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In Zambia, Midwifery Schools Set the Stage for Improved Maternal and Newborn Health Outcomes

In the last two decades, Zambia has made significant strides towards improving maternal and newborn health outcomes. Maternal mortality rate has dropped nearly 300 per cent, from 729 deaths for every 100,000 live births in 2002 to 278 deaths for every 100,000 live births in 2018.

Ensuring the availability of skilled midwifery personnel has been critical in securing this achievement, with the number of births assisted by a skilled attendant increasing from 42 per cent in 2002 to 80 per cent in 2018. This underscores available evidence that when well-trained, deployed in adequate numbers, and appropriately supported to provide better quality of care, midwives can avert approximately two thirds of preventable maternal and newborn deaths.

In my village, many mothers and newborns lost their lives, and this made me sad. Determined to make a difference once I completed my high-school, I began researching about maternal mortality and was fortunate to come across the book “Sellers' Midwifery” by Pauline McCall Sellers. After reading the book with keen interest, I was determined to become a midwife, in order to save the lives of women and girls in remote rural areas” – Michelle, a 3rd year student at Lewanika College of Nursing and Midwifery in Western Province

Unfortunately, in many underserved communities with high maternal and neonatal deaths, significant gaps in availability of these essential health workers remains, including towards meeting the World Health Organization (WHO) recommended threshold of 4.2 midwives per 1,000 population.

Gift Chimovu and Michelle Simukayi, both 3rd year students pursuing a Diploma in Nursing and Midwifery at Lewanika College of Nursing and Midwifery in Western Province of Zambia, share their experiences of learning and obtaining clinical skills at the School.

“Growing up in a remote village in Shibuyunji District of Central Province, I witnessed my grandmother who was a traditional birth attendant, assisting women and girls to deliver babies. She and many other traditional birth attendants would perform these deliveries at home, using local herbs to try and address complications during delivery. Many mothers and newborns lost their lives, and this made me sad. Determined to make a difference once I completed my high-school, I began researching about maternal mortality and was fortunate to come across the book “Sellers' Midwifery” by Pauline McCall Sellers. After reading the book with keen interest, I was determined to become a midwife, in order to save the lives of women and girls in remote rural areas” – says Michelle. 

Alongside their full-time studies, Gift and Michelle provide life-saving information and deliver services to women, young people, and newborn babies at Lewanika General Hospital. They are aware of the diverse challenges faced by many nurses and midwives in the call of duty, especially those in remote rural facilities. Yet, they remain optimistic and look forward to completing their studies and be posted in facilities where they can continue to save the lives of women, girls and newborns.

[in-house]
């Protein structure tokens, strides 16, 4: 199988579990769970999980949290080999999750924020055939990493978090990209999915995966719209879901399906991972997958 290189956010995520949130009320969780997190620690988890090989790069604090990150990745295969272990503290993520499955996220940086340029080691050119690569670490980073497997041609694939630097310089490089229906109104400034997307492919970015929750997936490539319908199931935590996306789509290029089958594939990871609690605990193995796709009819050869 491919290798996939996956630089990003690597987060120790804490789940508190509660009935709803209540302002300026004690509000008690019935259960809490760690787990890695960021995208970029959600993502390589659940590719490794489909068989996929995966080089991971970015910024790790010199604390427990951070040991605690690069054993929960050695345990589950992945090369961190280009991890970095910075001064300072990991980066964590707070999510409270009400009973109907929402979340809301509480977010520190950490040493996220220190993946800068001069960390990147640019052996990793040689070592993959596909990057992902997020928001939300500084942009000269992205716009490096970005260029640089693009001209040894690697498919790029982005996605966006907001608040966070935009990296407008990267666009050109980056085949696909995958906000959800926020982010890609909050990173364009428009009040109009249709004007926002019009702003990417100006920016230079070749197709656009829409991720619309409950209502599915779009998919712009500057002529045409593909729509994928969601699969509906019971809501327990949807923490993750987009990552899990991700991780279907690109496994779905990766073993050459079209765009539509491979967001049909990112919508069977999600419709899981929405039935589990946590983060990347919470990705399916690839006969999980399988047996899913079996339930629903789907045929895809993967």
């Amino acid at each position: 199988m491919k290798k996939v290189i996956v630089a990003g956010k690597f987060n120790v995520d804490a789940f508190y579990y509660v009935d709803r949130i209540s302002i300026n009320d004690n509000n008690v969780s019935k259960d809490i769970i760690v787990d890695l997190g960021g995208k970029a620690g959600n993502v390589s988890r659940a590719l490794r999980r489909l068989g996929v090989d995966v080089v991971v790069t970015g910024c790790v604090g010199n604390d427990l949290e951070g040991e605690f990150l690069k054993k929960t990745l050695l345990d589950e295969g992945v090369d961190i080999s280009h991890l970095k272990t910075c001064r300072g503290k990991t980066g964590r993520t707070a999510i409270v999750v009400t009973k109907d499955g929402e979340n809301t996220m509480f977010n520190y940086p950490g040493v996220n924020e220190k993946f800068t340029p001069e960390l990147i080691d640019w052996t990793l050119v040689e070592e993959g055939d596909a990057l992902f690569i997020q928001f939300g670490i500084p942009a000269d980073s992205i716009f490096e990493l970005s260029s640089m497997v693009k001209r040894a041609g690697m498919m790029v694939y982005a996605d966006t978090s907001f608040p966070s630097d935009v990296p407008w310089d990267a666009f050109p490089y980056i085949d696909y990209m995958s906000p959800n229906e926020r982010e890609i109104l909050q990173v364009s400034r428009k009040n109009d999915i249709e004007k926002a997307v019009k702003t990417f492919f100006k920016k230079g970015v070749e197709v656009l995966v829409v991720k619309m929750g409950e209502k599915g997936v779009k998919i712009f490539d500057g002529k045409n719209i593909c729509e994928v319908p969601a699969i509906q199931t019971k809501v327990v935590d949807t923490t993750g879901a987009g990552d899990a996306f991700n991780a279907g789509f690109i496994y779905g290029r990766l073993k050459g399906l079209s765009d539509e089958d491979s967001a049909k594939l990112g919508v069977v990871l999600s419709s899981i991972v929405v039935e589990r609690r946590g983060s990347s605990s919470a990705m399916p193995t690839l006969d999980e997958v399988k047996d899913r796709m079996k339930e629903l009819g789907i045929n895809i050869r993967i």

Enhancing the Standards of Nursing and Midwifery Profession

Lewanika College of Nursing and Midwifery was opened in 1970, offering enrolled nursing programme. In 2016, with support from UNFPA, the Enrolled Nursing/Midwifery Programme was upgraded to Registered Nursing/Midwifery Programme, with the aim of enhancing knowledge and skills in the management of maternal and neonatal health. In 2018, the College further introduced the Direct Entry Midwifery Programme, to increase the number of trained midwives across the country.

With financial support from the Maternal Health Trust Fund (MHTF), UNFPA procured and delivered various training models for use in the skills lab, as well as textbooks and other ICT equipment for use by students at the school. UNFPA is also providing scholarships for in-service student midwives who are specifically serving within Western Province. Since 2018, a total of 215 midwives supported by UNFPA have graduated from the school, and are currently serving within the Province, including in hard to reach communities.

“Our learning at Lewanika College of Nursing and Midwifery has been fascinating from the start. We have well-learned tutors who guide us through the theoretical aspects of nursing and midwifery; while our clinical instructors equip us with practical clinical experience in a well-equipped and conducive skills lab. I am able to diagnose a complication and make a decision on time, to save a life” says Gift.

Whilst noting the valuable skills and enriching learning experiences, Gift and Michelle share some of the challenges faced by many students pursuing a nursing and midwifery qualification.

“Availability of student accommodation, as well as financial support for student midwives is limited. This becomes very challenging for many students who hail from under-privileged families as well as those from out of town” says Michelle.

Looking forward to their graduation in 2022, Gift and Michelle also share a call to action for decision makers – “we need to train more pre-service midwives to increase the number of births assisted by a skilled provider, especially in remote facilities. Of equal importance is to ensure adequate availability of equipment and medical supplies in all facilities, coupled with continuous mentorship of midwives, so that they are able to diagnose a complication and make a decision” - says Gift and Michelle.